The problem with UID enrolment
Despite my problem with the UID (Aadhar) card scheme, I found myself at a Goregaon East registration centre spending a five-and-a-half painfully long hours! To put it mildly, the experience was akin to having a huge, barbed object thrust into an unmentionable orifice. An elderly neighbour, Sharad Sakhare, who uses a walker to get around asked me to go along with him.
His wife's no more and their only son's in Toronto. I showed him a scathing magazine report on how Accenture Services, one of the three companies awarded the Rs2,000 crore tender for generating a biometric database for the Unique Identification Authority of India,was facing allegations of kickbacks, delays and over-budgeting against it in the US. Sakhare simply said, "At my age I don't want to be stuck for my passport renewal or other stuff."
I tried another track from an email forward. The UID project, I told him, is out to repeat Hitler's predecessors. Germany always had lists of Jewish names even before the National Socialist German Workers' Party was formed after World War I. The Nazis got these lists with the help of a software major in the 'census' business. This includes racial census that not only counted Jews but also identified them.
In fact, at Washington's Holocaust Museum, there is an exhibit of a Hollerith D-11 card sorting machine that was responsible for organising the 1933 census that first identified Jews. Nothing convinced Sakhare and I had to go along. Located in a dilapidated school, the registration centre was an old unused room with discarded furniture where bandicoots kept company to pigeon droppings.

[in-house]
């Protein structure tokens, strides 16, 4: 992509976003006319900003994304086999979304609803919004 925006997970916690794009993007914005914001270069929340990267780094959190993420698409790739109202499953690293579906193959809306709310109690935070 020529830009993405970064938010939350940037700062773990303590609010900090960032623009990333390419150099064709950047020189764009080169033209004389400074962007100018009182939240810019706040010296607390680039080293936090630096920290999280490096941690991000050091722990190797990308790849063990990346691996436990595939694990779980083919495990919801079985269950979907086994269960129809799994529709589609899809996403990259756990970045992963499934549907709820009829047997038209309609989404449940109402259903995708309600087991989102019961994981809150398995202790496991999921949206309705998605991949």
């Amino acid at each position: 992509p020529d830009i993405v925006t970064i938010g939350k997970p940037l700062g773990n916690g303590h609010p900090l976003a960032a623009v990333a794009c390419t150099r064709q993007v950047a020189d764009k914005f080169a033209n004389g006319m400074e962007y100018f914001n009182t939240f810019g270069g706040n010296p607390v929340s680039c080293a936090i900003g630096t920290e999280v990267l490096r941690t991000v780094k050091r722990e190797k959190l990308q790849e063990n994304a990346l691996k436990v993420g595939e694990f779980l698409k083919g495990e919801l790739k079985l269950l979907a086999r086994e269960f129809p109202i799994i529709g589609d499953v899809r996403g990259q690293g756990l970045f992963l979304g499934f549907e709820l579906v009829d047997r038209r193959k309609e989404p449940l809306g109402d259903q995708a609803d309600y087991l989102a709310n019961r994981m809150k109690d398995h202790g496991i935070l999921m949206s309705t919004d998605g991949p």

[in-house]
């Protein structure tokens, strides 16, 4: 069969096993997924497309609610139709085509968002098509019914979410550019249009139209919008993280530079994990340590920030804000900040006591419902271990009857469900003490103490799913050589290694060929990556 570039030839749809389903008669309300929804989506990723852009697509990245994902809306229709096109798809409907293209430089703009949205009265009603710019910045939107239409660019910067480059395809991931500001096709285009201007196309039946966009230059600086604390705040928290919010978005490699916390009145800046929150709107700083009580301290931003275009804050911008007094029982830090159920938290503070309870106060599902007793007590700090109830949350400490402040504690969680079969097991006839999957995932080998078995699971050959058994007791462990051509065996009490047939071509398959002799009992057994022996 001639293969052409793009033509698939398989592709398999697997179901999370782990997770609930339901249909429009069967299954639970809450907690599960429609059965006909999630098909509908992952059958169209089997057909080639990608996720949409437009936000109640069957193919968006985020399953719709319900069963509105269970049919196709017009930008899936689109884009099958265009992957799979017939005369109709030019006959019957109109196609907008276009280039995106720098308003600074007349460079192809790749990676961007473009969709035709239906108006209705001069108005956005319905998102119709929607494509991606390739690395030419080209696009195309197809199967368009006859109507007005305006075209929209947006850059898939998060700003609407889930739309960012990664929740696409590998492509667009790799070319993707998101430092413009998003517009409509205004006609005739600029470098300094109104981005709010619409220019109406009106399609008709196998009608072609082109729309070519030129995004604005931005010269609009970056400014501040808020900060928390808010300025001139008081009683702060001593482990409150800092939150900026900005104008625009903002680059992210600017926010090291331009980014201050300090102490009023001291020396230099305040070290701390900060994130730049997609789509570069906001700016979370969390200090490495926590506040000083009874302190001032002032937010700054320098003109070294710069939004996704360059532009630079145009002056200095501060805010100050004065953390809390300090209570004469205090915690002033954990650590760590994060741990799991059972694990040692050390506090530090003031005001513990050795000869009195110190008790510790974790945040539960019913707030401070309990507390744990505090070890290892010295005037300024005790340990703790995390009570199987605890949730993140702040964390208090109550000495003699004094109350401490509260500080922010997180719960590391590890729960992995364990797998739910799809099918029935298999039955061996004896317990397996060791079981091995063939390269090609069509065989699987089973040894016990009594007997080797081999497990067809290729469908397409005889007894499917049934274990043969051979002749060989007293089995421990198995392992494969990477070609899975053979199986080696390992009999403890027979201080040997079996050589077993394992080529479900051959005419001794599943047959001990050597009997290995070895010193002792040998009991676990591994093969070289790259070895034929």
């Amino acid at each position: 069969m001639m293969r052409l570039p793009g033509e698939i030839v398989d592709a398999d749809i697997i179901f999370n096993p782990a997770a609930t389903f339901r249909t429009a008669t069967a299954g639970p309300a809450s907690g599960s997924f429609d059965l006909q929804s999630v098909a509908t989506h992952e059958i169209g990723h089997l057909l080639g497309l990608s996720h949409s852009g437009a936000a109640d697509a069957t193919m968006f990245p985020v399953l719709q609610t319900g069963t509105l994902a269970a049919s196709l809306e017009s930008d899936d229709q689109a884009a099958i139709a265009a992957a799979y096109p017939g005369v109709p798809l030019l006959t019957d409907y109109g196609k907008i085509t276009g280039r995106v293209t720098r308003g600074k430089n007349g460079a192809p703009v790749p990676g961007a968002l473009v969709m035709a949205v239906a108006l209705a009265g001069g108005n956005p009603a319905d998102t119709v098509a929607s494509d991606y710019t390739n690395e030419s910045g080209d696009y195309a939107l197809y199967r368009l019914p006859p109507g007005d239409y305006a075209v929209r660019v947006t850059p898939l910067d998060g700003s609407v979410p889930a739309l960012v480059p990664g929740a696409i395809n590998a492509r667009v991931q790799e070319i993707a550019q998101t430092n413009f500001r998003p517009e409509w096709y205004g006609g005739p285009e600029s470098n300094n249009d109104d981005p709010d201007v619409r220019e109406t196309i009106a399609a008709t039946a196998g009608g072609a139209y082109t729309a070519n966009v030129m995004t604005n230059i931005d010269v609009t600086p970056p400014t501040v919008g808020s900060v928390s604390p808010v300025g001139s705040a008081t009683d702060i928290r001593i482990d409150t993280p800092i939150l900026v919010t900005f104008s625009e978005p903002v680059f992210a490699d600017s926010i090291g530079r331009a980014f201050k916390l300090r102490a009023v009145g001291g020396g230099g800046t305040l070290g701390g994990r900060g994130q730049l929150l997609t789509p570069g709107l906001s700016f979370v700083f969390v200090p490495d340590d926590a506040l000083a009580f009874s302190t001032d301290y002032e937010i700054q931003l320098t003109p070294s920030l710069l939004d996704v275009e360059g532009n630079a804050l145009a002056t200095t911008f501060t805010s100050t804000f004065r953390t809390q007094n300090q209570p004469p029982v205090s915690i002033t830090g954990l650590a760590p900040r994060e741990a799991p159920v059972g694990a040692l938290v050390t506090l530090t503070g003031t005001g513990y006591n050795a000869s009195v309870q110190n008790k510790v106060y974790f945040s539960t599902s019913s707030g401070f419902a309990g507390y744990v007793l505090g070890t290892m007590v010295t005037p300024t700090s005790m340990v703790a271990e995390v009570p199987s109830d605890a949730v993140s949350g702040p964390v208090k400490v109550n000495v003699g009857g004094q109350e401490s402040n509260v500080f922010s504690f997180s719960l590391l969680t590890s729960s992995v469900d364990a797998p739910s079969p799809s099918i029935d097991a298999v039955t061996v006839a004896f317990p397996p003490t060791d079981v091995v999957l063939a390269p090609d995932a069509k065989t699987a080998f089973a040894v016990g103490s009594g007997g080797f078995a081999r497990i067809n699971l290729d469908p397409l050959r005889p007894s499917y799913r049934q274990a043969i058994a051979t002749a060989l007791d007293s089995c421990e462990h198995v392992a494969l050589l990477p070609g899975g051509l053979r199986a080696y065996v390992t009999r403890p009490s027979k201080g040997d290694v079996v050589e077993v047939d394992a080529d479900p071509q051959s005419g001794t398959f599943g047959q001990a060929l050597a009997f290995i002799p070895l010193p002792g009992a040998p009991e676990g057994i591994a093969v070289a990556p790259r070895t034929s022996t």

After we joined the queue around 9 am, the soft-spoken 19-year-old girl manning the centre realised that she could process only 40 forms a day by noon. My neighbour who was 40th in the list sat at a broken bench while I began looking at why it was taking so long.
Overwhelmed with both the technology and the tasks at hand, the clerk would miss something and kept cancelling entries in the system and start afresh. The printer would get jammed and she'd keep slapping it on the sides to make it work. And to make it worse, the power cord connecting the computers, finger imprint reader, retina pattern reader and the web cam kept falling off. Once she asked a woman in the queue to plug it properly. Only, the plug came off with one pin stuck in the board. And all work was stalled till an electrician from the colony could come and fix it. Gratis that is.
And one thought former Infosys boss and chairman of the Unique Identification Authority of India Nandan Nilekani would bring in some of his much feted managerial skills to what he keeps calling, "an exercise of a transformational sweep."